Key terrain in cyberspace: Seeking the high ground

Date
2014
Journal Title
Journal ISSN
Volume Title
Publisher
IEEE
Abstract
In military doctrine, key terrain refers to areas which, if seized, afford an advantage to an attacker or defender. When applied to geographic terrain, this definition is clear. Key terrain might include a hill that overlooks a valley an enemy wants to control or a crossing point over a river that must be traversed before launching an attack. By definition, dominance of key terrain is likely to decide the overall outcome of a battle. While cyber key terrain is similar to geographic key terrain in some ways, there are also significant and often counterintuitive differences. Some consider cyber terrain to be tied to a physical location and to be represented in cyberspace by routers, switches, cables, and other devices. We will argue that key terrain in cyberspace exists at all of the cyberspace planes, which include the geographic, physical, logical, cyber persona, and supervisory planes [1]. In many cases, features of cyber terrain will not be tied to a specific location, or the geographic location will be irrelevant. In this paper we deconstruct and analyze cyber key terrain, provide a generalized framework for critical analysis, and draw parallels between cyber and physical key terrain while providing examples of key terrain in cyber operations. During a cyber operation, an analysis of key terrain will aid in the strategy and tactics of both the offense and the defense. During peacetime, an understanding of cyber key terrain can be employed broadly, ranging from helping a system administrator focus scarce resources to defend his network all the way to allowing nation-state militaries to develop long-lasting and effective doctrine.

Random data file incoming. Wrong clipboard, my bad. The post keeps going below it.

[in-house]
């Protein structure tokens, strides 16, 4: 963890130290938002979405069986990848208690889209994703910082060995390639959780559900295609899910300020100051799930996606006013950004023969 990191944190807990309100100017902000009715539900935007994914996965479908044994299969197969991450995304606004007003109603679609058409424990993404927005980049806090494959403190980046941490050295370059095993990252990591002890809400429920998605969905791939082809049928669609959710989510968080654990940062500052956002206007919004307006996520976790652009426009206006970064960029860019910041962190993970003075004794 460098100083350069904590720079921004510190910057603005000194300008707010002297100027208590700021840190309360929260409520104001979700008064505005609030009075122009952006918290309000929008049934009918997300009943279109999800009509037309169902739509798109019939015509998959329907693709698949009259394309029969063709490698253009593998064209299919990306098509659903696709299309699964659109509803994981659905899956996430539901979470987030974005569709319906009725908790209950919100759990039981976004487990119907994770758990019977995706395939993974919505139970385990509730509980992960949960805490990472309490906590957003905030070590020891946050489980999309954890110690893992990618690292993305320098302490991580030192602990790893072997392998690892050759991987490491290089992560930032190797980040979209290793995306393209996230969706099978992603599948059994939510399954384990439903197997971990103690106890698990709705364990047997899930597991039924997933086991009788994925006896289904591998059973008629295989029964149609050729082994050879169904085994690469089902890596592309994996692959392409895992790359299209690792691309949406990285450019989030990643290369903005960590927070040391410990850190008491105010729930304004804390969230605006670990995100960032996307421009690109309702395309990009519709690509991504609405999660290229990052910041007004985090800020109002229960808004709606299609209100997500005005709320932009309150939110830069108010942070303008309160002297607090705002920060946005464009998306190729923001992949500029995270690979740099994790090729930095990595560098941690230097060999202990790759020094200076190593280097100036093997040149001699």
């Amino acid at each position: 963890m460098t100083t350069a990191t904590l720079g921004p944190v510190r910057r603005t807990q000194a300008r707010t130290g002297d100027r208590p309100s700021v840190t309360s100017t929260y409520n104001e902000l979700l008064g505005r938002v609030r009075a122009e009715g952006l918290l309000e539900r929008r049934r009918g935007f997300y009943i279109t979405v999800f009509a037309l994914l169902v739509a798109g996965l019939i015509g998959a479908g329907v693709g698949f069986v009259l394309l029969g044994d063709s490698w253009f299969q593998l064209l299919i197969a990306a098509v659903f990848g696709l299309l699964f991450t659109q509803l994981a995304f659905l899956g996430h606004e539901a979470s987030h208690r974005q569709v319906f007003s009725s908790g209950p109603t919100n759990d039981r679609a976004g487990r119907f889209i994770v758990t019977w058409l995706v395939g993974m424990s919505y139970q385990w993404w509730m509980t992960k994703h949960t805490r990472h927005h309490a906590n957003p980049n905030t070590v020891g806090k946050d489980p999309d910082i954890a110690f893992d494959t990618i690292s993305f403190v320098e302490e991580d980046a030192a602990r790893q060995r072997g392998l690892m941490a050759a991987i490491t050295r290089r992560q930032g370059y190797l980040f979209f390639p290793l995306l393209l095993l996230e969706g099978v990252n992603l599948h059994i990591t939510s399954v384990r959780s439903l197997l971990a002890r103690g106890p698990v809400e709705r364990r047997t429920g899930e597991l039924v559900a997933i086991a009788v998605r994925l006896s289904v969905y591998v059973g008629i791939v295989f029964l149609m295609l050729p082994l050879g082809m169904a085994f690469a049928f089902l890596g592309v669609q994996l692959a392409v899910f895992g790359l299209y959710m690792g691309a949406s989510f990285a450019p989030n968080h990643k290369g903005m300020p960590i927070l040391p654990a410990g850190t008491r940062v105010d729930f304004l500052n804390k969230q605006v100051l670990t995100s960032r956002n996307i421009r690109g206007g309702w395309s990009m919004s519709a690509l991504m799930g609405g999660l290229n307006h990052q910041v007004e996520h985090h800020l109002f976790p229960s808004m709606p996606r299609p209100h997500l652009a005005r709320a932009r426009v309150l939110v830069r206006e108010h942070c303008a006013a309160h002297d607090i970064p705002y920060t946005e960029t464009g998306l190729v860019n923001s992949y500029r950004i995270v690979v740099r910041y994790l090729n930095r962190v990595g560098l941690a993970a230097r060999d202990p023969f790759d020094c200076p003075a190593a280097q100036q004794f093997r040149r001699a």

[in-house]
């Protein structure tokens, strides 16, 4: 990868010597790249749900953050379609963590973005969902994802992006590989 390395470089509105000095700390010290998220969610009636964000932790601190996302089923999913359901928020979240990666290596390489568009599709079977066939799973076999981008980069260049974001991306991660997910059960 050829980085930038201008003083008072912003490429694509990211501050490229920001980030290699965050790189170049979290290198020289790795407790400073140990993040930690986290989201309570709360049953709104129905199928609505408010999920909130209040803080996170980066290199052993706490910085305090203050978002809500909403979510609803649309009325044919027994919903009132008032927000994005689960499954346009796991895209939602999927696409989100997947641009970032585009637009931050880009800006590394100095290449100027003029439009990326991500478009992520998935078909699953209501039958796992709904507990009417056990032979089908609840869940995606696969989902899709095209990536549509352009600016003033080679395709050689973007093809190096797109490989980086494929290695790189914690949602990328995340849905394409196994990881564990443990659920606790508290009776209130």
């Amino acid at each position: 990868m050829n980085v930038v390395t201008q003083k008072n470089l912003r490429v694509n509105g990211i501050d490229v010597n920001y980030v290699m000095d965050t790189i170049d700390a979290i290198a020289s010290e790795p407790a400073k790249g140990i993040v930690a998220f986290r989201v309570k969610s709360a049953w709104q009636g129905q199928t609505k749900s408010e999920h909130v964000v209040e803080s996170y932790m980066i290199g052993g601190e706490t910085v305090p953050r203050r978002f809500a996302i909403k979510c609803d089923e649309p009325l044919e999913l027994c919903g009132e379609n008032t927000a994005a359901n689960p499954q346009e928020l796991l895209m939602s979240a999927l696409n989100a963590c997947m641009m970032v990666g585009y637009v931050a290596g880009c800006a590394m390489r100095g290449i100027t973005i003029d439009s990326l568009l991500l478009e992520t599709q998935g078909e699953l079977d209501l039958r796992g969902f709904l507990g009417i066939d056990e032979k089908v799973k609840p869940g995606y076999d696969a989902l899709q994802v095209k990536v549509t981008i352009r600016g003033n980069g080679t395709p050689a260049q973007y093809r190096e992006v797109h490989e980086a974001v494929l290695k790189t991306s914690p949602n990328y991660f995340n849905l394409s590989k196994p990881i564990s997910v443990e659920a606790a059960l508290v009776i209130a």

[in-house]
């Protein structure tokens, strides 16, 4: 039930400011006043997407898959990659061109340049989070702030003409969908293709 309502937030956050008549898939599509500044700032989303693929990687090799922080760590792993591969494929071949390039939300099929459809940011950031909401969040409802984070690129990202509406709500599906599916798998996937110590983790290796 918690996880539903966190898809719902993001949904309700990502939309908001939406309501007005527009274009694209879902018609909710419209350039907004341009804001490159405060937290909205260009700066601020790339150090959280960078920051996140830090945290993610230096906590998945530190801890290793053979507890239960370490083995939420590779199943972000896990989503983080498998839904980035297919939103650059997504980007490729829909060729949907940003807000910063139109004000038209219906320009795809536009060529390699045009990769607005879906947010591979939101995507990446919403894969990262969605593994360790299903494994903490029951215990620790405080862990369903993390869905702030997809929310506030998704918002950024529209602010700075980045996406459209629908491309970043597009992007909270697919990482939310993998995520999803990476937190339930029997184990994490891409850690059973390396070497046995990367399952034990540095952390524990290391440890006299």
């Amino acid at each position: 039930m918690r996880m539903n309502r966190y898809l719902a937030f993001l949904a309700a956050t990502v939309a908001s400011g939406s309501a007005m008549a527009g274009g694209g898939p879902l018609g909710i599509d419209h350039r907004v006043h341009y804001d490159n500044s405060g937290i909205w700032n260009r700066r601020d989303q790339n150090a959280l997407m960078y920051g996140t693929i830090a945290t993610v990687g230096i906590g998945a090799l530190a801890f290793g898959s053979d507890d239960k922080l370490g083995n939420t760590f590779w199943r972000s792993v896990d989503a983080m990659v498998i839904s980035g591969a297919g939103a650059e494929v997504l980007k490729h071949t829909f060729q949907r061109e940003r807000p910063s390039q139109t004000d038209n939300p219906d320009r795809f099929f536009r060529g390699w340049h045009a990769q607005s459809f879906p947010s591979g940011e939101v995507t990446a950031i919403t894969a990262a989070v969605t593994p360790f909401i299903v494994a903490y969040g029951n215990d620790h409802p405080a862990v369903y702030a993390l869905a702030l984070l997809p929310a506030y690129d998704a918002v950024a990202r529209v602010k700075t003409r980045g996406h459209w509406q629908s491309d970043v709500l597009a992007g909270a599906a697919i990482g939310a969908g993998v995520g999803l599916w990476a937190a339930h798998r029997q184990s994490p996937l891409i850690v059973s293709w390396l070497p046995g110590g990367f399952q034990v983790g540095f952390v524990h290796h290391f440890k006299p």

Description
Keywords
Cyberspace, Software, Kinetic theory, Hardware, Bridges, Computers, Protocols
Citation
D. Raymond, T. Cross, G. Conti and M. Nowatkowski, "Key terrain in cyberspace: Seeking the high ground," 2014 6th International Conference On Cyber Conflict (CyCon 2014), Tallinn, Estonia, 2014, pp. 287-300, doi: 10.1109/CYCON.2014.6916409.